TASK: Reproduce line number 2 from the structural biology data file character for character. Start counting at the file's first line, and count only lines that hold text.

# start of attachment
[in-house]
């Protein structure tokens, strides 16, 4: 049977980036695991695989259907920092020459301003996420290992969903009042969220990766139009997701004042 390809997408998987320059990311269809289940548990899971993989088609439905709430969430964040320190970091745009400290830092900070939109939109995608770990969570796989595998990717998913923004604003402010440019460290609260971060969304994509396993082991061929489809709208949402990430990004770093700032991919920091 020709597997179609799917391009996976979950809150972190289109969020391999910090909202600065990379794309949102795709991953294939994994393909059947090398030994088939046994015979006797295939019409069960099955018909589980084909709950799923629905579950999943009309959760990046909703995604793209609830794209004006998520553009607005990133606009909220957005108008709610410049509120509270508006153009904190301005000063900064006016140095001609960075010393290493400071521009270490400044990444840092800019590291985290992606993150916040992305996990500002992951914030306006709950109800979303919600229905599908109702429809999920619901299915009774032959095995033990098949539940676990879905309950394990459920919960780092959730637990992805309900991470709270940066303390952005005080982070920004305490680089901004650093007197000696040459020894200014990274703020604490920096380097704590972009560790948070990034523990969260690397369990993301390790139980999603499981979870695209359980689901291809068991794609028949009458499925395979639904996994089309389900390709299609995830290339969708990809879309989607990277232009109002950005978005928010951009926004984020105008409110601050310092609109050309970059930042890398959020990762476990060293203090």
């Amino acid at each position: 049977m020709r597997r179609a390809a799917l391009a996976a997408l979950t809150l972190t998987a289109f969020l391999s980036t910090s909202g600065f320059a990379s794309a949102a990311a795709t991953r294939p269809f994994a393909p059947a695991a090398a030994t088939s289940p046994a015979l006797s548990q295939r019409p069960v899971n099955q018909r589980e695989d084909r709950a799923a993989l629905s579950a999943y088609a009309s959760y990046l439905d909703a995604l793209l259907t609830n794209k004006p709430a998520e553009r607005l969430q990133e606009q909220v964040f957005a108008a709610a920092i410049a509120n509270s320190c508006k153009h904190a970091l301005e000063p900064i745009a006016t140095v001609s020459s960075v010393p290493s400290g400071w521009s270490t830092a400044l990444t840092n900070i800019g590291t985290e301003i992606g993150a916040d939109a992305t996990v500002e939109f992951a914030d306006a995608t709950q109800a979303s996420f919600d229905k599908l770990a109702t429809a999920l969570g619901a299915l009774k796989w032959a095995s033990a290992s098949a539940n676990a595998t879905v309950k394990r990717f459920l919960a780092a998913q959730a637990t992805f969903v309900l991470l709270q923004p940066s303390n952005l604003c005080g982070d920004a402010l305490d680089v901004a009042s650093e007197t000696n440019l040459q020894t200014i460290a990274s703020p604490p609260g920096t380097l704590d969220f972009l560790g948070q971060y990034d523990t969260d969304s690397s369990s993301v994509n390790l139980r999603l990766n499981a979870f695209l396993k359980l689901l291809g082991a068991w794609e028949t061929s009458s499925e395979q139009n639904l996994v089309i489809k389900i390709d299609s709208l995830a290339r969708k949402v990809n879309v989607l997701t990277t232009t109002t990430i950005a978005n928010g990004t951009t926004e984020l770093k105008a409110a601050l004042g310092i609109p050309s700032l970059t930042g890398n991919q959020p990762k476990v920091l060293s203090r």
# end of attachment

């Protein structure tokens, strides 16, 4: 049977980036695991695989259907920092020459301003996420290992969903009042969220990766139009997701004042 390809997408998987320059990311269809289940548990899971993989088609439905709430969430964040320190970091745009400290830092900070939109939109995608770990969570796989595998990717998913923004604003402010440019460290609260971060969304994509396993082991061929489809709208949402990430990004770093700032991919920091 020709597997179609799917391009996976979950809150972190289109969020391999910090909202600065990379794309949102795709991953294939994994393909059947090398030994088939046994015979006797295939019409069960099955018909589980084909709950799923629905579950999943009309959760990046909703995604793209609830794209004006998520553009607005990133606009909220957005108008709610410049509120509270508006153009904190301005000063900064006016140095001609960075010393290493400071521009270490400044990444840092800019590291985290992606993150916040992305996990500002992951914030306006709950109800979303919600229905599908109702429809999920619901299915009774032959095995033990098949539940676990879905309950394990459920919960780092959730637990992805309900991470709270940066303390952005005080982070920004305490680089901004650093007197000696040459020894200014990274703020604490920096380097704590972009560790948070990034523990969260690397369990993301390790139980999603499981979870695209359980689901291809068991794609028949009458499925395979639904996994089309389900390709299609995830290339969708990809879309989607990277232009109002950005978005928010951009926004984020105008409110601050310092609109050309970059930042890398959020990762476990060293203090």